Monday, June 14, 2010

Watcha Gonna Do About It?

According to Holly Zachariah ("Protections Weak Against Few Rogue Doctors, Pharmacists Flooding State with Deadly Pills," The Columbus Dispatch, February 7 2010), Pharmacists in Ohio filled 2.7 million prescriptions in 2008 for high-powered painkillers such as OxyContin and Percocet, narcotics that contain oxycodone amounting to  nearly one for every four people in the state. In addition, the pharmacists filled 4.8 million prescriptions for hydrocodone medications such as Vicodin, one for every 2 1/2 people in the state.

The problem has reached epidemic proportions, and county sheriffs say their jails are full of people who illegally sold or abused those drugs. Prescription drug abuse is particularly bad in Scioto County, which has landed on a federal Drug Enforcement Administration watch list of the 10 most-significant places in the country for trafficking in the medications.

Many officials agree that the Appalachian stretch of Ohio has terrible Rx drug problems for these three main reasons:

• Poverty: Scioto County's unemployment rate hovers around 15 percent, and the drug trade can be lucrative.

• Location: Rt. 23 provides a pipeline to and from Columbus. In addition, the bordering states of Kentucky and West Virginia have significant amounts of prescription-drug abuse. Their proximity allows for doctor- and pharmacy-shopping across state lines, which is harder to detect.

• Apathy: The area has a track record of limited resources and uncooperative elected officials who have refused to help with drug investigations, said William Winsley, director of the Ohio State Board of Pharmacy.

Source (Holly Zachariah, "Protections Weak Against Few Rogue Doctors, Pharmacists Flooding State with Deadly Pills," The Columbus Dispatch, February 7 2010)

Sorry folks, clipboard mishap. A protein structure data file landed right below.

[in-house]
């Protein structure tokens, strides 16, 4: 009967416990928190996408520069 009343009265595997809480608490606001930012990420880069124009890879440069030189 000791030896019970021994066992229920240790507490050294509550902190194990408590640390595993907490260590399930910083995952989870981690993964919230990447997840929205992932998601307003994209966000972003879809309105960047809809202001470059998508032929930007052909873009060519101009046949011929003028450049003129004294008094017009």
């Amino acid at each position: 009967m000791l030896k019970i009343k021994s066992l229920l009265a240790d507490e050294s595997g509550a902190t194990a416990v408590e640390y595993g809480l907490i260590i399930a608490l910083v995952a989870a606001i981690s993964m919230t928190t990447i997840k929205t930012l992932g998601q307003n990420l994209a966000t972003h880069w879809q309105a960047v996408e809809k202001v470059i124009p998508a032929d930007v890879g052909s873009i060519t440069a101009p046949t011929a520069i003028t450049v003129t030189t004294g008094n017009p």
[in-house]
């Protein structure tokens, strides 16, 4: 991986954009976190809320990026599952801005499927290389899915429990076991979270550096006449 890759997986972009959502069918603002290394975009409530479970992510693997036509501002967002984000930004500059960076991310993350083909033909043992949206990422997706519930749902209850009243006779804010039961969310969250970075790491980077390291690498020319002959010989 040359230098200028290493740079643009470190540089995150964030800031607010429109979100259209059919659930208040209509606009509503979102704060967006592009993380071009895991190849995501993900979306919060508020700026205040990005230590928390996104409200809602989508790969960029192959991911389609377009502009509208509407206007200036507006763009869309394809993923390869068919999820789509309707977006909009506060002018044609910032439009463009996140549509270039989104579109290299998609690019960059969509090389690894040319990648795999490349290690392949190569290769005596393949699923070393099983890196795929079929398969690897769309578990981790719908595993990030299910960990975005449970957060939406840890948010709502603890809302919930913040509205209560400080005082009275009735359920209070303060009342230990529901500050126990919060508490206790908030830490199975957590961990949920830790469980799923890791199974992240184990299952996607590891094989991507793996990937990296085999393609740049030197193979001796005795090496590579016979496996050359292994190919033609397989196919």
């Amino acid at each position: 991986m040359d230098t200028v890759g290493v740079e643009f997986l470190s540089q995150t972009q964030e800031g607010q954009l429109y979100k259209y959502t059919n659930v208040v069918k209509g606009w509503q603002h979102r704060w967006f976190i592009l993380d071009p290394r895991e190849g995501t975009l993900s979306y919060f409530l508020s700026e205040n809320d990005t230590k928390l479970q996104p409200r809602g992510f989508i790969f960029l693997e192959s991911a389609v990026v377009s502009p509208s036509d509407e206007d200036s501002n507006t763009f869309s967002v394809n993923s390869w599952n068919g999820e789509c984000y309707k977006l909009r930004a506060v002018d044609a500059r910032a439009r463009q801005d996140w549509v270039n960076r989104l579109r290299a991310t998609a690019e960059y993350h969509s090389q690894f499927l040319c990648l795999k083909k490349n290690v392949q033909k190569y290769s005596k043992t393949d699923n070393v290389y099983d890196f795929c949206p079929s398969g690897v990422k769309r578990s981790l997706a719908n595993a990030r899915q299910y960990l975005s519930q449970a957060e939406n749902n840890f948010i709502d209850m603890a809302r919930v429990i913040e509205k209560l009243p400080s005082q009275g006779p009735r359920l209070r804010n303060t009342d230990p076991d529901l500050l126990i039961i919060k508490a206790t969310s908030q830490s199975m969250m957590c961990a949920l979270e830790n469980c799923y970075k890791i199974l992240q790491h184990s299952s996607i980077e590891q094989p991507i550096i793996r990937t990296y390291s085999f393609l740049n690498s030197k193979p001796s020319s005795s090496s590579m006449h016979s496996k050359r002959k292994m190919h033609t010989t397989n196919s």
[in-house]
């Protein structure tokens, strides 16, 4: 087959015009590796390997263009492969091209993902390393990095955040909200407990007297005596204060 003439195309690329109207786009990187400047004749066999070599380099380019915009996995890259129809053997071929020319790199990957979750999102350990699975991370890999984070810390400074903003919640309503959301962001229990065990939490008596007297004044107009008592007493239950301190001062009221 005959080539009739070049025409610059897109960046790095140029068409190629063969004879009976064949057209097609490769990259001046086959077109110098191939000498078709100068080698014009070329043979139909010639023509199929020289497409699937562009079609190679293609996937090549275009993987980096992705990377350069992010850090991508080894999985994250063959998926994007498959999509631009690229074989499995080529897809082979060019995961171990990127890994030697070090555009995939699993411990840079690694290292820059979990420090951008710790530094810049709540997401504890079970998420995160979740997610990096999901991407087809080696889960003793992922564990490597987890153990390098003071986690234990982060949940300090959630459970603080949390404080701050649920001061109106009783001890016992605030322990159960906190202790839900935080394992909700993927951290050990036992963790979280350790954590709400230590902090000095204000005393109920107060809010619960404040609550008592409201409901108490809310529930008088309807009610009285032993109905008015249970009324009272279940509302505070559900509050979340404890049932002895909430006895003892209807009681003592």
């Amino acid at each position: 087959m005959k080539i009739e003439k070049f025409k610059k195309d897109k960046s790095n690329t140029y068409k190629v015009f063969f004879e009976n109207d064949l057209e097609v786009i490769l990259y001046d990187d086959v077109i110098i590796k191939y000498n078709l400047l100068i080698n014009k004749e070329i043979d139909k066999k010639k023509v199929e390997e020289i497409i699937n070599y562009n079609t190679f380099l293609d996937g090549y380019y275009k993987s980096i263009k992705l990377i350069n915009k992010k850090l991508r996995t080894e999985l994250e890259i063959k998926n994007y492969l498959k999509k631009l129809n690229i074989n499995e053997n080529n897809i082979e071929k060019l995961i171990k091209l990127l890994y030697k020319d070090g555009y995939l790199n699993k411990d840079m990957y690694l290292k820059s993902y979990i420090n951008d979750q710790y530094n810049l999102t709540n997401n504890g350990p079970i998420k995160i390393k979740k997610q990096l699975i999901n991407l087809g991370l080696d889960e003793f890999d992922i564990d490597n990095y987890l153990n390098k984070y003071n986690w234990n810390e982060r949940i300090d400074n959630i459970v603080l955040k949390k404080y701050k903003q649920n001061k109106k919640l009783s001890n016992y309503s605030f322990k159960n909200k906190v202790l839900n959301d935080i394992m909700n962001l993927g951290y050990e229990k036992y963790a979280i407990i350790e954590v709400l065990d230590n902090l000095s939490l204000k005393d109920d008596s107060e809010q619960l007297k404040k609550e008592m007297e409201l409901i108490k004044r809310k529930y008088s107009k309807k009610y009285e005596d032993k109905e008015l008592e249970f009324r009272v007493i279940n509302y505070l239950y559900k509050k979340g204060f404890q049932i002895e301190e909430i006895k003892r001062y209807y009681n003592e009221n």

A Brief Exercise in Activism

If we look at the three main contributing factors to the prescription drug abuse epidemic, what do we notice about an immediate possibility for some relief and gradual improvement?

We all know the old Meatloaf song, "Two Out of Three Ain't Bad." But, in actuality, only one of the three reasons for the problem presents immediate work for all citizens of Appalachian Ohio. "Which one?" you say.

As much as we would like to entice more good-paying jobs and large-scale labor into the area, civic leaders and politicians have been working on this aspect of our depressed region for decades with little result. Hopeful headlines about industry and even broken promises about new jobs abound. The average citizen of Southern Ohio has lost much faith and largely conceded that major improvement in employment will not occur any time soon. In truth, some criminals take the opportunities that present themselves out of greed and desire for easy money. Witness the dealers and the pill mills.